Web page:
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Hundreds Of Kids Are Dying In Madagascar's Measles Outbreak


Tom Hale


Tom Hale

Senior Journalist

Tom is a writer in London with a Master's degree in Journalism whose editorial work covers anything from health and the environment to technology and archaeology.

Senior Journalist


Dada holds a photo of three close family members, including his son, who died of measles one week apart in Fort Dauphin, Madagascar, February 28, 2019. REUTERS/Clarel Faniry Rasoanaivo

Hundreds of kids have fallen severely ill from measles in North America and Europe over the past few years, often because of their parent’s choice to not vaccinate based on a wholly debunked theory that vaccines cause autism.

In less well-off nations, there is often no luxury of choice – the vaccines are too expensive, too far away, or in desperately short supply.


Dada is a fisherman who lives with his family on the coast of Tôlanaro, Madagascar. His country, one of the poorest nations in the world, is currently facing a measles outbreak that’s infected over 66,000 people and killed almost 1,000, most of whom are kids.

In a little over one week, the outbreak took the life of his 4-year-old son, his 3-year-old niece, and his 3-year-old nephew.

Speaking to Reuters, Dada explained that his son, Limberaza, had previously received the first dose of his measles vaccinations, which is free under the current vaccination program. However, he could not afford to pay a further $15 for the second dose as his whole family lives on less than $2 a day. Instead, he was forced to visit a back-street doctor offering traditional medicines.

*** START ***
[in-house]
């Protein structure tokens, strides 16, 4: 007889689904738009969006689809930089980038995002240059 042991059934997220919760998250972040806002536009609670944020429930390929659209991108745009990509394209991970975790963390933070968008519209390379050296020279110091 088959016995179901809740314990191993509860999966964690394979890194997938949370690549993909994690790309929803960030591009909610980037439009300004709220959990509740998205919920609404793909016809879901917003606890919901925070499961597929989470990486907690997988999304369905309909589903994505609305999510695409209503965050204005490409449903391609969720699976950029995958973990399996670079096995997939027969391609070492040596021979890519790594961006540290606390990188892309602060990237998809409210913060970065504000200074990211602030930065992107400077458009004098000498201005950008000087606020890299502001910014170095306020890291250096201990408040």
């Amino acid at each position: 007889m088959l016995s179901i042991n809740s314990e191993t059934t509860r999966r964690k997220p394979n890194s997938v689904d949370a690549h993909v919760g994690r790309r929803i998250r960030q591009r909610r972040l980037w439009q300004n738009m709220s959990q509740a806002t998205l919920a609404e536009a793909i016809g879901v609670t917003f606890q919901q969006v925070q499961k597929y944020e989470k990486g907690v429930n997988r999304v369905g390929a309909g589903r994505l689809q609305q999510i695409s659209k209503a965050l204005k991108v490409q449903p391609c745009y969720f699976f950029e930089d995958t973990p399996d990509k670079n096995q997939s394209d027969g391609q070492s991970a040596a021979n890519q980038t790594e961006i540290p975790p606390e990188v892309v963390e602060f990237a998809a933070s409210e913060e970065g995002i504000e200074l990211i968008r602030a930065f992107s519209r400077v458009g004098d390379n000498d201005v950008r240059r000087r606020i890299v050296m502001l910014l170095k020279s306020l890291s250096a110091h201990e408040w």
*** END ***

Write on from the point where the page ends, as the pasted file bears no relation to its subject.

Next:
In January, his young son started to show symptoms of measles, such as a cough, the distinctive rash, and fever. Within a week, he was dead.


Over the following eight days, his niece and nephew also fell sick and died from the contagious viral disease.

“They were so full of life,” Dada told Reuters.

Madagascar has had low vaccination rates for some years. In 2017, the estimated immunization rate was just 58 percent. For perspective, the World Health Organization (WHO) recommends a 95 percent coverage to stop the virus from spreading through a population. The WHO says children should get two doses of measles-containing vaccinations for the most effective protection, but Madagascar currently only offers one free shot.

The WHO, UNICEF, the World Bank, the Madagascan government, and a number of organizations are putting millions of dollars towards targeted vaccination campaigns in light of the recent outbreak, but the program is still millions short of covering the whole population. The health ministry says there are not enough vaccines, while many of the medical facilities are out of reach for people living in rural communities. They are hoping to roll out a nationwide two-dose vaccine program this year, but in the meantime, many struggle to afford the second dose. 


The WHO recently cited the “failure to vaccinate” as the prime cause of the world’s ongoing measles outbreak. While there are many factors behind this, which can vary from country to country, the recent outbreaks in richer nations are not due to lack of available vaccines or money, it's misinformation and myth

[H/T: Reuters]


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